The Lasting Effects of Crime: The Relationship of Discovered Methamphetamine Laboratories and Home Values

Abstract

This study estimates a household’s willingness to pay to avoid the stigma of crime while minimizing concerns of omitted variable bias. By assuming methamphetamine producers locate approximately at random within a narrowly defined neighborhood, this study is able to use hedonic estimation methods to estimate the impact of the discovery of a methamphetamine laboratory on the home values near that location. Specifically, the analysis designates those closest to the site as the treated, while those slightly farther away act as the comparison group. The discovery of a methamphetamine laboratory has a significant effect on the property values of those homes close to the location that peaks from six to 12 months after each lab’s discovery. The estimates found in this study range from a decrease in sale prices of ten to nineteen percent in the year following a laboratory’s discovery compared to the prices for homes that are farther away but still in the same neighborhood. Surprisingly, the impact does not appear to depend on intensity as both the discovery of a second lab and being very close to the discovered lab do not adversely impact home values. JEL Classification Codes: H41, H76, K42, R32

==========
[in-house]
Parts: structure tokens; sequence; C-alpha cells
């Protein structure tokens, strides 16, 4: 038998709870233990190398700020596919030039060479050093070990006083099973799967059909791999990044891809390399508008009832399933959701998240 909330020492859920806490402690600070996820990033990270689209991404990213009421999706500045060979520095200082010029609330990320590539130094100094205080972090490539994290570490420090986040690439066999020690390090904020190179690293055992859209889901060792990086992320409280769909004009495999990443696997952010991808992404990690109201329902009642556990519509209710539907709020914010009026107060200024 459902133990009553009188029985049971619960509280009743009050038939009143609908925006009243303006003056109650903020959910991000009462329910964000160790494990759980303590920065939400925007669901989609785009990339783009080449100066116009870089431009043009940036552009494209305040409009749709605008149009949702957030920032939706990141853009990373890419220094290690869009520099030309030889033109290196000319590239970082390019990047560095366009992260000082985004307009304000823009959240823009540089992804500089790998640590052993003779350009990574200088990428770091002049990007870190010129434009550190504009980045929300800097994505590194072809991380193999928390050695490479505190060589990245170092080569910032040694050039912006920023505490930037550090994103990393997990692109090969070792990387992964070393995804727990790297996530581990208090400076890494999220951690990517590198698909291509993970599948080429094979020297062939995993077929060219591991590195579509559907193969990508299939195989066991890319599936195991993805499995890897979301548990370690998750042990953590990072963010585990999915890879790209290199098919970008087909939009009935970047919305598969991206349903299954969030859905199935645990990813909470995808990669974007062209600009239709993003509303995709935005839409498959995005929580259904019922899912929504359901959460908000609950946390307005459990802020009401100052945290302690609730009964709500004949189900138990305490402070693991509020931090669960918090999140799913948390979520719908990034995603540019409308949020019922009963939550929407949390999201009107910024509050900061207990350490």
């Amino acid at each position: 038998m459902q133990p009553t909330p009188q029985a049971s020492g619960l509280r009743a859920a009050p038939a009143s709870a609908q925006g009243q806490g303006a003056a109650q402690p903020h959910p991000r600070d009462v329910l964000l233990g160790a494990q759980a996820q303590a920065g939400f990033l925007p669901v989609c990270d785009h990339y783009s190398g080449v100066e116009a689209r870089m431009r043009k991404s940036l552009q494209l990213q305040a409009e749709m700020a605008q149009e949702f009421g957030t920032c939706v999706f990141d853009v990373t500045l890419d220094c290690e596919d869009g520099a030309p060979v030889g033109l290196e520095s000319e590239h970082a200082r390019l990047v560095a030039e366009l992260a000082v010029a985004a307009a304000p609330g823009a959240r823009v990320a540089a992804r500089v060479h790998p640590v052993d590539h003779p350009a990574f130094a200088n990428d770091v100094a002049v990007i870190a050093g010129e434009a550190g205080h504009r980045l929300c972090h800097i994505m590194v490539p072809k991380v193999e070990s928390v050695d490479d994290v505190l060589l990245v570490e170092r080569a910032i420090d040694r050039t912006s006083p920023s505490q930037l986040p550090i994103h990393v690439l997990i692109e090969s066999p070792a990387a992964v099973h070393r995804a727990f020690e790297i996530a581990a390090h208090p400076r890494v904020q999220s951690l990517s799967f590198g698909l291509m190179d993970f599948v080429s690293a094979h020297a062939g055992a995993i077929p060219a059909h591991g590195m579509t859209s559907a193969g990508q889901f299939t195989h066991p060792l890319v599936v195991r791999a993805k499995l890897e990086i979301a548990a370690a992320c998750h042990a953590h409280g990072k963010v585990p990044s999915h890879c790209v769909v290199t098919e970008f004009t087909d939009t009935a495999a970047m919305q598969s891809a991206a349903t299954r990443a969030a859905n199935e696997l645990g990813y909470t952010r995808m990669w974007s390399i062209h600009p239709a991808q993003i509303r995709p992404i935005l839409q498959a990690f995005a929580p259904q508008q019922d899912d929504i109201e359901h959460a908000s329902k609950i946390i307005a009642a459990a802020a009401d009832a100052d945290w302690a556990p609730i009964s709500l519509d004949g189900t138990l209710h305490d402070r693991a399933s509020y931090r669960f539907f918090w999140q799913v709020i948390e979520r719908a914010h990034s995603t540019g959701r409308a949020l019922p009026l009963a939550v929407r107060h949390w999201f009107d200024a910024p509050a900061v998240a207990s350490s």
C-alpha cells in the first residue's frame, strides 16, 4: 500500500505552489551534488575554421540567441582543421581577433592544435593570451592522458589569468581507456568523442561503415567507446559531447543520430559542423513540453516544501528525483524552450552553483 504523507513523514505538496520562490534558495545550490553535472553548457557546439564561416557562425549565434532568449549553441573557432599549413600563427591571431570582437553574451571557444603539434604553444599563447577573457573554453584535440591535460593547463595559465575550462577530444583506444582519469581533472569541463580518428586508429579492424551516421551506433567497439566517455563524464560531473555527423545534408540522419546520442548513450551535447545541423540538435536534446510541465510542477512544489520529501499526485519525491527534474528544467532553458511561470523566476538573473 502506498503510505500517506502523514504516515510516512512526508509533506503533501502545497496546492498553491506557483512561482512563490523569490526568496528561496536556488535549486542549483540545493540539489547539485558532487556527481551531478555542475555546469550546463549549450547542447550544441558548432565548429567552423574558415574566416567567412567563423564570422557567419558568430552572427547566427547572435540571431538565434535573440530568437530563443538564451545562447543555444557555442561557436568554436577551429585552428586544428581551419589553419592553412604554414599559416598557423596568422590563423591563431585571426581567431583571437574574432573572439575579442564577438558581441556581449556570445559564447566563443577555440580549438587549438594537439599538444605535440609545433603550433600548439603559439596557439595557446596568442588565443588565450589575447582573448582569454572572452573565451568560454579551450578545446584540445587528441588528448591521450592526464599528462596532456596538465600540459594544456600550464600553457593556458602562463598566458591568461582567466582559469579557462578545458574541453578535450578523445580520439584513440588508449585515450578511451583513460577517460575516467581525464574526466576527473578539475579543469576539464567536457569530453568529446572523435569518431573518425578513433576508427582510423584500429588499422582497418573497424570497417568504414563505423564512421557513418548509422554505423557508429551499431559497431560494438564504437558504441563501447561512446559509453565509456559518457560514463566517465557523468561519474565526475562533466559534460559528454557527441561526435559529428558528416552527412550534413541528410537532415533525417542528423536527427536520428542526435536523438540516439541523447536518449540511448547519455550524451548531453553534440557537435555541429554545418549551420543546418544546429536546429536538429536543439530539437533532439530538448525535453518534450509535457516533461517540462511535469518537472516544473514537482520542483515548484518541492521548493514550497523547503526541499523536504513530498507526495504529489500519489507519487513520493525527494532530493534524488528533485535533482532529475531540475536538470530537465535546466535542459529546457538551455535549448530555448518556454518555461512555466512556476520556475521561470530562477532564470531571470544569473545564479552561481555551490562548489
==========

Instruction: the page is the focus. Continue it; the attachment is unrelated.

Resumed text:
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Cite this paper

@inproceedings{CongdonHohman2011TheLE, title={The Lasting Effects of Crime: The Relationship of Discovered Methamphetamine Laboratories and Home Values}, author={Joshua Congdon-Hohman and Charlie Brown and Jeff M. Smith and Tom Buchmueller}, year={2011} }